Masks in Twelfth Night
“Females are central to the funny in Twelfth Night.” Check out how Shakespeare utilizes the characters of Viola, Olivia and Maria to create comedy in the play. In the play ‘Twelfth Night’ all of the women are enabled, either over each other, over males, or over their servants. The females in the play are used to include a comic result by having some of the comedy brought on by them and some directed at them. Shakespeare utilizes a combination of comic methods such as misunderstandings, significant paradox and physical aspects to create a humorous impact, all of these are centred on and around the females in the play.
Olivia is the most effective lady in the play as she has servants who work for her. The extent of her power appears in Act 1 Scene 5 when Olivia pretends that Cesario has actually left a ring as a present from Orsino. She says; “Pursue that peevish messenger, the County’s Male.” When Cesario delivers a message from the Duke, Olivia unexpectedly shows early signs of ending up being consumed with Cesario. In Act 1 Scene 5 she states; “Thy tongue, thy face, thy limbs, actions and spirit, Do provide thee five-fold blazon” Olivia appears to think that everything about Cesario is appealing.
Cesario, is attractive to Olivia due to the fact that “he” is both manly and feminine looking. ‘thy tongue’ suggests Olivia likes ‘Cesario’s’ way with words, and ‘actions and spirit’, suggests she likes ‘his’ friendly nature and she thinks he has no imperfections. She likewise states; “However quickly might one catch the plague? Methinks I feel this youth’s Excellences with an undetectable and subtle stealth to creep in at my own eyes.” She has succumbed to Cesario rather quickly, for that reason, comparing it to a disease as illness are captured quickly.
She likewise describes that she has fallen for him from the simple sight of him, and has actually captured love for him through her eyes like you would catch a disease from breathing it into your lungs. The 2nd female character who is in ownership of a great deal of power, gets it in a various way. Maria is Olivia’s servant, but has actually spent so much time around Olivia that she can mimic her handwriting, precisely as Olivia’s is- thus being able to forge the letter to Malvolio, pretending to be Olivia, which is one of the most dramatic parts of the play.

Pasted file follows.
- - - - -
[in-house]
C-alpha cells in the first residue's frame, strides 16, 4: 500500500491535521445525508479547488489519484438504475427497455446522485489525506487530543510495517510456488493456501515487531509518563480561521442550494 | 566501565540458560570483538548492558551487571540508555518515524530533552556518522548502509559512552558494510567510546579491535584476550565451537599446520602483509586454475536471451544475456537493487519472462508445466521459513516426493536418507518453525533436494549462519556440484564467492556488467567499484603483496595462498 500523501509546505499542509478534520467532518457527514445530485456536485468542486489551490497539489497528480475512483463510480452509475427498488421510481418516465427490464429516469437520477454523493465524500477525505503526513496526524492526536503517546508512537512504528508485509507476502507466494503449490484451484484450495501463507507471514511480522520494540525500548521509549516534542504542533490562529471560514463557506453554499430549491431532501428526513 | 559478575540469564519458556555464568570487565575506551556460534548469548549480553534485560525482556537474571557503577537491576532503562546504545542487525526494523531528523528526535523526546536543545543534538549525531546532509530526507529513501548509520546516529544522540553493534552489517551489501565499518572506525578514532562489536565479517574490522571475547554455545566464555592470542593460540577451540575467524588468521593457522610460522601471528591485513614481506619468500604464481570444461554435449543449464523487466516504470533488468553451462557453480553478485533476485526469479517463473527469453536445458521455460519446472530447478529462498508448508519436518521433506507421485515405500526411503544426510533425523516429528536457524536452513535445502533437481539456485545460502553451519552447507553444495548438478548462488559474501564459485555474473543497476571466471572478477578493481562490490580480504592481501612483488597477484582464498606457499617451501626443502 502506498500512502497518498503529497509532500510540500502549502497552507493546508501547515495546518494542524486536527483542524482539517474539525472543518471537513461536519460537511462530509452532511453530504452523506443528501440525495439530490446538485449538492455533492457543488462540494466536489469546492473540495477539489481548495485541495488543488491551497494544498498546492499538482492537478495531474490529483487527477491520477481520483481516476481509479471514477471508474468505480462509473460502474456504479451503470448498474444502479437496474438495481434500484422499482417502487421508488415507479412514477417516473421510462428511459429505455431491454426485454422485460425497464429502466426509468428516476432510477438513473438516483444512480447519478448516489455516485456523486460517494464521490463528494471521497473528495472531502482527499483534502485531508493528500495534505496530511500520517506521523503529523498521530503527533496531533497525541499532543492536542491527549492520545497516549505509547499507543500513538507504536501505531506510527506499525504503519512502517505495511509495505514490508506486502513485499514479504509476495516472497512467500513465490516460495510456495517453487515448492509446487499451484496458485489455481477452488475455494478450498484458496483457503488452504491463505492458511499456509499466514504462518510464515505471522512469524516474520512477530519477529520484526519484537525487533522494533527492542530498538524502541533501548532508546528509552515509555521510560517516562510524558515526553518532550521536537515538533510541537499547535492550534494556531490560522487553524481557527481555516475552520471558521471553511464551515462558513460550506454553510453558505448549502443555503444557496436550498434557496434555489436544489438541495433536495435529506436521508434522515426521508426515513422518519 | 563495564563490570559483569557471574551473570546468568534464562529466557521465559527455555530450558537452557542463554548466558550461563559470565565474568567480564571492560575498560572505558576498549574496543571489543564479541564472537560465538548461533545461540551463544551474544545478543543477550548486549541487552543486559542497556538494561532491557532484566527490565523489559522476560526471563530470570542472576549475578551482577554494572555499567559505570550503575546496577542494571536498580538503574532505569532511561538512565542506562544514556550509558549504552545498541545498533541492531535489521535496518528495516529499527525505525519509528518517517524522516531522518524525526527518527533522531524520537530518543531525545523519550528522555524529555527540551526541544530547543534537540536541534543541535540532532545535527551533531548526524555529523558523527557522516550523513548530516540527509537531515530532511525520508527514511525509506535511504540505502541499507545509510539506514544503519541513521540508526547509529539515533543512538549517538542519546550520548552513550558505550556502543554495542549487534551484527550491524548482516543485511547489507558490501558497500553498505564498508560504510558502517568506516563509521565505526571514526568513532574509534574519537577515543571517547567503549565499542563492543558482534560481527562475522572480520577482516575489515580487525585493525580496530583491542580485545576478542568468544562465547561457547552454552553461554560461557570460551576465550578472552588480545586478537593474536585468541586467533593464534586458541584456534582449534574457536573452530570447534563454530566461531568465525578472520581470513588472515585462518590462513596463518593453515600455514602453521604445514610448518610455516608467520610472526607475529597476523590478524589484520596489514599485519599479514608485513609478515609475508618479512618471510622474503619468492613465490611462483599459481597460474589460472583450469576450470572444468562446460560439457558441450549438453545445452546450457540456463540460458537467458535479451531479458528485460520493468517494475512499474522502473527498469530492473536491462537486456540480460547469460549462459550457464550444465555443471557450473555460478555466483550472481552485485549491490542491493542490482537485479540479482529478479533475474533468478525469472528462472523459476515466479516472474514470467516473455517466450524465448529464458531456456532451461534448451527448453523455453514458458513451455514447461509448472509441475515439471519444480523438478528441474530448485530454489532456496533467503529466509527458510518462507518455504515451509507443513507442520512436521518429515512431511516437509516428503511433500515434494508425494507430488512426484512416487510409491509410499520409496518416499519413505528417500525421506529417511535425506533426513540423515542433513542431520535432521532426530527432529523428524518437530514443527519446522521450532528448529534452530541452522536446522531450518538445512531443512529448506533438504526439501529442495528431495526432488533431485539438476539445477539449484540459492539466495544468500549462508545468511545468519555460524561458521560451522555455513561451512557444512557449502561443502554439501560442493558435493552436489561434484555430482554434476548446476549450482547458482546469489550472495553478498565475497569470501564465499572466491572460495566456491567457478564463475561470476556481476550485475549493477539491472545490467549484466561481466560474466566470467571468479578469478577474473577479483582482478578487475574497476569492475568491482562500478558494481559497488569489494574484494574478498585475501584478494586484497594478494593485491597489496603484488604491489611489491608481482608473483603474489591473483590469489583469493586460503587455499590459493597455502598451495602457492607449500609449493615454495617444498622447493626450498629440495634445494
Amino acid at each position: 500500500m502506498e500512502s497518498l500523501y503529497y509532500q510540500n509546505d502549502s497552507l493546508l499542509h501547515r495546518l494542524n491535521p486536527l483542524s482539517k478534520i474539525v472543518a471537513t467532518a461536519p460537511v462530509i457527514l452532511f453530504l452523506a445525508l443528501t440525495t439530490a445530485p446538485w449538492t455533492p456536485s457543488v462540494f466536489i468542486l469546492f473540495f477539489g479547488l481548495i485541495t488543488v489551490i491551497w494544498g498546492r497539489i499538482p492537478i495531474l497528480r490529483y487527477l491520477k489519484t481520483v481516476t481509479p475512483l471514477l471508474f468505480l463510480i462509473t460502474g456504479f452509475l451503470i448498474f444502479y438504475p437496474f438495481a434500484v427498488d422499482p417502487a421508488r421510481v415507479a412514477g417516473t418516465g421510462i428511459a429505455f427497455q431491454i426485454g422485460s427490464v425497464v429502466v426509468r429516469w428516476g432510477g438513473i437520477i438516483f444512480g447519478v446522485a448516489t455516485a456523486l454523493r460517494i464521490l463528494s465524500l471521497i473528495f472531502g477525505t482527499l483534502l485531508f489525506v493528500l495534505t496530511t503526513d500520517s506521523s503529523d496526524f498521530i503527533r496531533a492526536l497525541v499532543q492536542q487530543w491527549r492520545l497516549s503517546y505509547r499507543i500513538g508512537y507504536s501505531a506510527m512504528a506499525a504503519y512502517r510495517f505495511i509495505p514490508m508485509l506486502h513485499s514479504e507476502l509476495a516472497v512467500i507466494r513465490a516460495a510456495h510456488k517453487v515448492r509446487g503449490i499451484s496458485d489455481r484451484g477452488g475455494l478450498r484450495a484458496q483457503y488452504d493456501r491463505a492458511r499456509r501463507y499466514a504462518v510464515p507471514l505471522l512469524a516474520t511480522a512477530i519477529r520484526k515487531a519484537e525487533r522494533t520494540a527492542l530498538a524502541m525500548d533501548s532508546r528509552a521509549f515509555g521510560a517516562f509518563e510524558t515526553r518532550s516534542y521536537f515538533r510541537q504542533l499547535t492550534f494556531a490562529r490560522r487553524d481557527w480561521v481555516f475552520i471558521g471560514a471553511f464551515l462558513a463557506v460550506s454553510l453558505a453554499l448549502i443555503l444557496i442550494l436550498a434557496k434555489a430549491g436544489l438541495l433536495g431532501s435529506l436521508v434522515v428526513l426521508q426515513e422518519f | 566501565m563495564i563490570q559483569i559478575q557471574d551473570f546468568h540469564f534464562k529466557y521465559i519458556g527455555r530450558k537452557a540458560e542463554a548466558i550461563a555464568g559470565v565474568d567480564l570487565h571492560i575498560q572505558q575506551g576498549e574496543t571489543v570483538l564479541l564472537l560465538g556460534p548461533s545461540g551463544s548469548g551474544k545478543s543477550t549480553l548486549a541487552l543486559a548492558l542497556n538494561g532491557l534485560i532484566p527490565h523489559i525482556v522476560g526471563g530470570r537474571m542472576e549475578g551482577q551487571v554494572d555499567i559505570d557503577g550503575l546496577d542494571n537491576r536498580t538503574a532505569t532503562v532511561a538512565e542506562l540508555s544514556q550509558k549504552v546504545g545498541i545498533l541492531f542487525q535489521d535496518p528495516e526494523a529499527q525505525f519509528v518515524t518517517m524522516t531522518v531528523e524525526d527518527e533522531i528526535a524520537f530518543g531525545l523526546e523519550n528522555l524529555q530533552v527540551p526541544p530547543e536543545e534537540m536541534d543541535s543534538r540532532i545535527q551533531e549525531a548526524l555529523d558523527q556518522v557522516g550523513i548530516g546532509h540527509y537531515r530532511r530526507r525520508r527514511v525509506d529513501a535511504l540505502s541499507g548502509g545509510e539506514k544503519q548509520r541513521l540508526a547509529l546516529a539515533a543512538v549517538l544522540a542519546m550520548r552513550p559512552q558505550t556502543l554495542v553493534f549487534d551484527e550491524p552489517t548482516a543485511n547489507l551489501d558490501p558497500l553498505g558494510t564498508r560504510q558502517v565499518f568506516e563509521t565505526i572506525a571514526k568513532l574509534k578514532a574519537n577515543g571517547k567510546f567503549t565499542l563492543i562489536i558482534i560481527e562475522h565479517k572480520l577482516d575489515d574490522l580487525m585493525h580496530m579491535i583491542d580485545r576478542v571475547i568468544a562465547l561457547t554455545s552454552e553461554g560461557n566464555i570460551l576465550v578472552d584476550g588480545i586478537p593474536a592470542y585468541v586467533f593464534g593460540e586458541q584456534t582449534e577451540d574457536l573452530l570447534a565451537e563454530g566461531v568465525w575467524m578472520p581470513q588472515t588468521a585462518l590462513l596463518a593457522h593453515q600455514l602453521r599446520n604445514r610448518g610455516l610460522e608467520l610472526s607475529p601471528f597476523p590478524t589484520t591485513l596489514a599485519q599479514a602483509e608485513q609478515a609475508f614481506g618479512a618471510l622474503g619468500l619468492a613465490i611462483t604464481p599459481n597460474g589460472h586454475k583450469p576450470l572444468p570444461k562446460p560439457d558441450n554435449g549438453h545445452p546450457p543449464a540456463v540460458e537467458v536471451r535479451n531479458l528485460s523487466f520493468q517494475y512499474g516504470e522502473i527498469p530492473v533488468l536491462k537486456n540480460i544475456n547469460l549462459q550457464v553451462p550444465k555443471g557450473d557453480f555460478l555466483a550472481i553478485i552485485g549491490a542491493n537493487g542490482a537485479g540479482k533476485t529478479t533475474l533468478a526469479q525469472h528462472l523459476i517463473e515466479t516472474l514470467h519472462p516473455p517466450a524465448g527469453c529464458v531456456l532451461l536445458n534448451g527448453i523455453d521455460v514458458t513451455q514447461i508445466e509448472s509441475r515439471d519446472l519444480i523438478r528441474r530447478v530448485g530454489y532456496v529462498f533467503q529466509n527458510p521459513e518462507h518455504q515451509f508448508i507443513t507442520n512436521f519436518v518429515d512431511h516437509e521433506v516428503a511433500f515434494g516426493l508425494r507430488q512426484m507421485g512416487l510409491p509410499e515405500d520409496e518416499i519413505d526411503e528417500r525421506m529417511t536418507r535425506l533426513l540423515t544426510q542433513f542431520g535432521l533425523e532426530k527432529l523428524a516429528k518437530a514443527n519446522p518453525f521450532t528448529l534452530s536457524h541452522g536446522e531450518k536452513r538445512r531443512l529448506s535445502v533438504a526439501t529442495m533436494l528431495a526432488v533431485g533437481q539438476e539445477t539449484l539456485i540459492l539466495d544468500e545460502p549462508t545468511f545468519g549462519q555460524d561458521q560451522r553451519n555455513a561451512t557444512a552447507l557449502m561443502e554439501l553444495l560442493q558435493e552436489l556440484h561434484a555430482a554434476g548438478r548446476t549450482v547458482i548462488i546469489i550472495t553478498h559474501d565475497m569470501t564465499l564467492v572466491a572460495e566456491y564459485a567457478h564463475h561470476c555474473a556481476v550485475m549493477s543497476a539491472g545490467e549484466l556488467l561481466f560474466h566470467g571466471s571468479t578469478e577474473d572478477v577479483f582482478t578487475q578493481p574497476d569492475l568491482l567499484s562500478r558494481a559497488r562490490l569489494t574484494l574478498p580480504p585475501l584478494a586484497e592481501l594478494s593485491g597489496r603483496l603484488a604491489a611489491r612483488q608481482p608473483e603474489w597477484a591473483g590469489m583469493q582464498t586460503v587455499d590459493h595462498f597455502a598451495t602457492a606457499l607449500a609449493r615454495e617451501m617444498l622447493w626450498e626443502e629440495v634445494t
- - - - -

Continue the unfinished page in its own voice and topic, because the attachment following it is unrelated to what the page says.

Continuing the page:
She states; “I can write extremely like my woman your niece, on a forgotten matter we can barely make distinction of our hands.” The letter that Maria produces is among the main motives for a humorous and dramatical result in the play. There is an element of physical funny which adds to the humorous impact as the letter is telling Malvolio that Olivia wishes to see him ‘cross-gartered’ and in ‘yellow stockings’.
This produces funny as the audience can anticipate what is coming and the reality that he will be worn in this manner will embarrass him and make it appear like he has freaked, which is what Maria planned. In the RSC adaption of ‘Twelfth Night’, the sight of Malvolio dressed in such a way acquired a great deal of laughter from the audience which, for that reason, shows that in this part of the play, the funny stems from something bad occurring to somebody else. This anchors the concept that some of the drama and comedy in the play is caused by females.
The third most effective lady in the play is Viola, who acquires power from pretending to be a male called Cesario and getting the trust of Duke Orsino. Violas cross dressing would have been seen as ‘wicked’ in the Elizabethan era, however is utilized as an intention for funny in the play. In Act 1 Scene 4, Orsino commands that, because he has actually told Cesario the level of his love for Olivia, the boy needs to woo her on Orsino’s behalf. Viola needs to manage her own passion for Orsino, whilst hiding her real identity, in the form of ‘Cesario’.
She could, for that reason, be viewed as ‘effective’ in the manner in which she has strong feelings towards Orsino however is able to manage them. The main funny result that Viola creates is remarkable irony; the audience understand that ‘Cesario’ is truly a woman called Viola. Funny is produced when Viola says; “Above my fortunes, yet my state is well: I am a gentleman” She is tricking herself and the other characters in the play by pretending to be something she’s not. Hayley Bevan